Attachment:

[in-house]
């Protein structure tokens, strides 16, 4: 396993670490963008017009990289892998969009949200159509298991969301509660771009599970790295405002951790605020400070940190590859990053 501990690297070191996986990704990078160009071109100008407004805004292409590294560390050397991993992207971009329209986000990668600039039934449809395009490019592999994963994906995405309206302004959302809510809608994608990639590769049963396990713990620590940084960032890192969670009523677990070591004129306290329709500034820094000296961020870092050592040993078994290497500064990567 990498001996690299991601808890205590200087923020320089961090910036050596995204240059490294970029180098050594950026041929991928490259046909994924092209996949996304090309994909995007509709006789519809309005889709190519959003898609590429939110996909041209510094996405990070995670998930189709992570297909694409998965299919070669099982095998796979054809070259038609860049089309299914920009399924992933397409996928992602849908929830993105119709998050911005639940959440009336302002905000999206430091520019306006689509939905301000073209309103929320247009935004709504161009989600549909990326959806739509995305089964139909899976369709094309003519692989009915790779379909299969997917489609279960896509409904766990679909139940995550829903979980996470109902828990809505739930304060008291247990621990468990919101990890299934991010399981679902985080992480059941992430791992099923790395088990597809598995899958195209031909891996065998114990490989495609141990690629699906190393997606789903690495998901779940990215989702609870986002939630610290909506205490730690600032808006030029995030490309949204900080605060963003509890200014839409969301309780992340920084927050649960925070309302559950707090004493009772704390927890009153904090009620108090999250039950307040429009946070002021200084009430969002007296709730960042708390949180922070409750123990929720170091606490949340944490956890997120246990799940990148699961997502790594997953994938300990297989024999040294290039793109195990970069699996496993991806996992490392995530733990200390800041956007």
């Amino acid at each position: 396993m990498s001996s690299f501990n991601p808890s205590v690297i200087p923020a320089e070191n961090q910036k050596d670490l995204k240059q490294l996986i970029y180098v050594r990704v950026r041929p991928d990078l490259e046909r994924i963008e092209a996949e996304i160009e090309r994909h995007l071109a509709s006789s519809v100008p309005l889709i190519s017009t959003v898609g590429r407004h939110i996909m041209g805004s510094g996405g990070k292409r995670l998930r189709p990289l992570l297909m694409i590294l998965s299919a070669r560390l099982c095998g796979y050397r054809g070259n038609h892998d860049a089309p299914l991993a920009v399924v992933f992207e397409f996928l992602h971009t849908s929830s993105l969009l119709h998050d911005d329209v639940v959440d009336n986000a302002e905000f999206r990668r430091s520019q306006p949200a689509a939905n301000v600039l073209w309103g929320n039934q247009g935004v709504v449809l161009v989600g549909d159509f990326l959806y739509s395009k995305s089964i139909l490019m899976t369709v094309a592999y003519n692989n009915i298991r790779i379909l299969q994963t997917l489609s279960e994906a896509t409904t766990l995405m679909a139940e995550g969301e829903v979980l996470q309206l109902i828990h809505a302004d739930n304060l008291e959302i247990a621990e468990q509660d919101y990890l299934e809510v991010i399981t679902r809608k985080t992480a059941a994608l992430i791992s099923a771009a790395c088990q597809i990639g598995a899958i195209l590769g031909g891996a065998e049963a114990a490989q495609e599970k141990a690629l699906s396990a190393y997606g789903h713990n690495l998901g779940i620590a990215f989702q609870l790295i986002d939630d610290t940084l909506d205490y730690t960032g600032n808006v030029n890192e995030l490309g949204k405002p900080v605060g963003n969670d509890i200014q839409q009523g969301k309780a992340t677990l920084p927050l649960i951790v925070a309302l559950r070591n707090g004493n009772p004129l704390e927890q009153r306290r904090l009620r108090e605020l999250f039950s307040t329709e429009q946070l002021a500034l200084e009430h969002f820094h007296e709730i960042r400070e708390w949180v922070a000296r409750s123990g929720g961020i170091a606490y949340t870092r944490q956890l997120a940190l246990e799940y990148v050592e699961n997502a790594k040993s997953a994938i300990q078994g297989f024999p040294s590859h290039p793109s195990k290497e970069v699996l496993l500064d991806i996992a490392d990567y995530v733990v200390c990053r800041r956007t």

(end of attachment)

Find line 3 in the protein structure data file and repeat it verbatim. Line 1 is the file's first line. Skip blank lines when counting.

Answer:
């Amino acid at each position: 396993m990498s001996s690299f501990n991601p808890s205590v690297i200087p923020a320089e070191n961090q910036k050596d670490l995204k240059q490294l996986i970029y180098v050594r990704v950026r041929p991928d990078l490259e046909r994924i963008e092209a996949e996304i160009e090309r994909h995007l071109a509709s006789s519809v100008p309005l889709i190519s017009t959003v898609g590429r407004h939110i996909m041209g805004s510094g996405g990070k292409r995670l998930r189709p990289l992570l297909m694409i590294l998965s299919a070669r560390l099982c095998g796979y050397r054809g070259n038609h892998d860049a089309p299914l991993a920009v399924v992933f992207e397409f996928l992602h971009t849908s929830s993105l969009l119709h998050d911005d329209v639940v959440d009336n986000a302002e905000f999206r990668r430091s520019q306006p949200a689509a939905n301000v600039l073209w309103g929320n039934q247009g935004v709504v449809l161009v989600g549909d159509f990326l959806y739509s395009k995305s089964i139909l490019m899976t369709v094309a592999y003519n692989n009915i298991r790779i379909l299969q994963t997917l489609s279960e994906a896509t409904t766990l995405m679909a139940e995550g969301e829903v979980l996470q309206l109902i828990h809505a302004d739930n304060l008291e959302i247990a621990e468990q509660d919101y990890l299934e809510v991010i399981t679902r809608k985080t992480a059941a994608l992430i791992s099923a771009a790395c088990q597809i990639g598995a899958i195209l590769g031909g891996a065998e049963a114990a490989q495609e599970k141990a690629l699906s396990a190393y997606g789903h713990n690495l998901g779940i620590a990215f989702q609870l790295i986002d939630d610290t940084l909506d205490y730690t960032g600032n808006v030029n890192e995030l490309g949204k405002p900080v605060g963003n969670d509890i200014q839409q009523g969301k309780a992340t677990l920084p927050l649960i951790v925070a309302l559950r070591n707090g004493n009772p004129l704390e927890q009153r306290r904090l009620r108090e605020l999250f039950s307040t329709e429009q946070l002021a500034l200084e009430h969002f820094h007296e709730i960042r400070e708390w949180v922070a000296r409750s123990g929720g961020i170091a606490y949340t870092r944490q956890l997120a940190l246990e799940y990148v050592e699961n997502a790594k040993s997953a994938i300990q078994g297989f024999p040294s590859h290039p793109s195990k290497e970069v699996l496993l500064d991806i996992a490392d990567y995530v733990v200390c990053r800041r956007t």